In terms of adapting to climate change, the text calls for countries to take action to enhance climate resilient water supply, and sanitation. Countries have given themselves until 2030 to conduct up-to-date assessments of climate hazards, and use them to create adaptation plans.
Sultan Al Jaber, president of COP28, said: “An agreement is only as good as its implementation. We are what we do, not what we say. We must take the steps necessary to turn this agreement into tangible action. If we unite in action, we can have a profoundly positive effect on all our futures.”
While 87% of the global economy is covered by targets for net zero, implementation by countries is seriously lagging, and the text warns that emissions are projected to rise while we’ve already experienced 1.1°C of warming.
“[The] carbon budget consistent with achieving the Paris Agreement temperature goal is now small and being rapidly depleted,” it warns.
A key criticism of COP28 has been the failure to find funding to support a clean transition, especially support for developing countries to adapt and invest in low carbon technologies. While there have been pledges of US$174m for the Least Developed Countries Fund and US$12.8bn for the Green Climate Fund, the disparity with what is required is recorded in the final agreement text: “[The] adaptation finance of developing countries are estimated at US$215-387bn up until 2030, and that about US$4.3trn per year needs to be invested in clean energy up until 2030.”
To reach net zero, recent analysis by McKinsey outlined the huge increases in installed capacity of existing climate technologies that are needed by 2030. Installed wind power capacity needs to be scaled by a factor of six, solar power by 14, and green hydrogen electrolysers by 200.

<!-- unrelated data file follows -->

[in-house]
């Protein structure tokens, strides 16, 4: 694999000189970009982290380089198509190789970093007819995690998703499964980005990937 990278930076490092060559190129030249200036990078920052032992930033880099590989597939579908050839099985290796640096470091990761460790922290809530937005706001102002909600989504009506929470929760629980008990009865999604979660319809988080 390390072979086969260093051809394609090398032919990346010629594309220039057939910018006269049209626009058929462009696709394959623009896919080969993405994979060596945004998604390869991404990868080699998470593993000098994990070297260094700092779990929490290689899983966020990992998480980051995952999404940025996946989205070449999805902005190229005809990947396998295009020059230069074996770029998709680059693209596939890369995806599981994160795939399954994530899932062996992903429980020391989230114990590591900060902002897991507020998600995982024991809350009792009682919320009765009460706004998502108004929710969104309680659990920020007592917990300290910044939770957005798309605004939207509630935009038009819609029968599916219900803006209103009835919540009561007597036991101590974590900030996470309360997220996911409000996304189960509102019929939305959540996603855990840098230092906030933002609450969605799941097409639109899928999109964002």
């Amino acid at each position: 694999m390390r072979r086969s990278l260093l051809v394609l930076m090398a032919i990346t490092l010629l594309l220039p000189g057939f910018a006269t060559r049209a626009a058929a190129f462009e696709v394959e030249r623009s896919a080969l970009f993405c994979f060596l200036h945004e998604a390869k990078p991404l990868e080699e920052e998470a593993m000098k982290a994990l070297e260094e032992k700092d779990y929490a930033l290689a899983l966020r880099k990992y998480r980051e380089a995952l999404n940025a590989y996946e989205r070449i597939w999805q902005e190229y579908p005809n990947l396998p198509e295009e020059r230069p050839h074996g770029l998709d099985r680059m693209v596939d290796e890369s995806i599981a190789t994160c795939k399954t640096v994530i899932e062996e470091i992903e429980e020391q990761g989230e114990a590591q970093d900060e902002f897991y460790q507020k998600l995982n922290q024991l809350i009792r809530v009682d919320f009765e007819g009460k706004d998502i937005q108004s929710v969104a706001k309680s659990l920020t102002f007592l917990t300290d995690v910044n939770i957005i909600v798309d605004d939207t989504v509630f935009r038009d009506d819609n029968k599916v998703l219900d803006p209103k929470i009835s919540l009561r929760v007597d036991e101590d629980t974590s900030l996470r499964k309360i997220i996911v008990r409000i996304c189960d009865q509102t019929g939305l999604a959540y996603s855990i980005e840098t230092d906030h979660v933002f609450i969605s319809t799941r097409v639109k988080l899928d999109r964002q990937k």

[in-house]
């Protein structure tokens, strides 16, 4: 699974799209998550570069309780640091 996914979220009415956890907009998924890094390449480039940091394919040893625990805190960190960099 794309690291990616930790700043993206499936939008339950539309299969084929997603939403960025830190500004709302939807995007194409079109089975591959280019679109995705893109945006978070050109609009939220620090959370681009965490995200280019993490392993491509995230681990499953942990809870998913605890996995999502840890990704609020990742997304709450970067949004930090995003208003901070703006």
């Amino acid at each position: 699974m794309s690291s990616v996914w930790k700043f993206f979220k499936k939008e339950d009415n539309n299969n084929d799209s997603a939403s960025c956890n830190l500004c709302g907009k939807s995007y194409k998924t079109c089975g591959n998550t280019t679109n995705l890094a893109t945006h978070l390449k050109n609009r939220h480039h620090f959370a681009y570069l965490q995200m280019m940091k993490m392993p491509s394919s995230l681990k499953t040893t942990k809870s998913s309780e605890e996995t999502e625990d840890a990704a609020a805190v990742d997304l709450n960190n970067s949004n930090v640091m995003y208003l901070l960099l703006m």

Many are saying that meaningful action on funding the transition must be the key priority for next year’s COP29 in Azerbaijan.
Madeleine Diouf Sarr, chair of the Least Developed Countries Group, said: “There is recognition in this text of the trillions of dollars needed to address climate change in our countries. Yet it fails to deliver a credible response to this challenge. Next year will be critical in deciding the new climate finance goal.”
The pace of progress is slower than many wanted, and their reactions echo concerns from COP26 two years ago that the necessary agreements have been overly compromised.
Stephanie Baxter, head of policy at the Institution of Engineering and Technology, said: “We are pleased that COP28 has agreed a new deal to move away from fossil fuels. But there still needs to be a clear timescale for phasing out fossil fuels completely.”
Martin Siegert, professor of geosciences and deputy vice chancellor at the University of Exeter, said: “While it’s good that COP28 has stated that fossil fuels need to reduce, the agreement on doing so is very weak. The COP28 agreement encourages countries to move away from using fossil fuels, but not to ‘phase out’ or even ‘phase down’ their use. Clearly the wording is all that could be agreed at this stage, which is itself a disappointment. The world is heating faster and more powerfully than the COP response to deal with it.”
Alix Dietzel, senior lecturer in global ethics at the University of Bristol, struck a somewhat hopeful note: “For me, this is the biggest moment since the Paris Agreement – even if it is weaker language than I’d hoped. Of course, it would have been ideal to have finance in place for those countries who need help with the transition. And, as we all know these outcome documents are not legally binding. So, it remains to be seen if the world takes the necessary action.”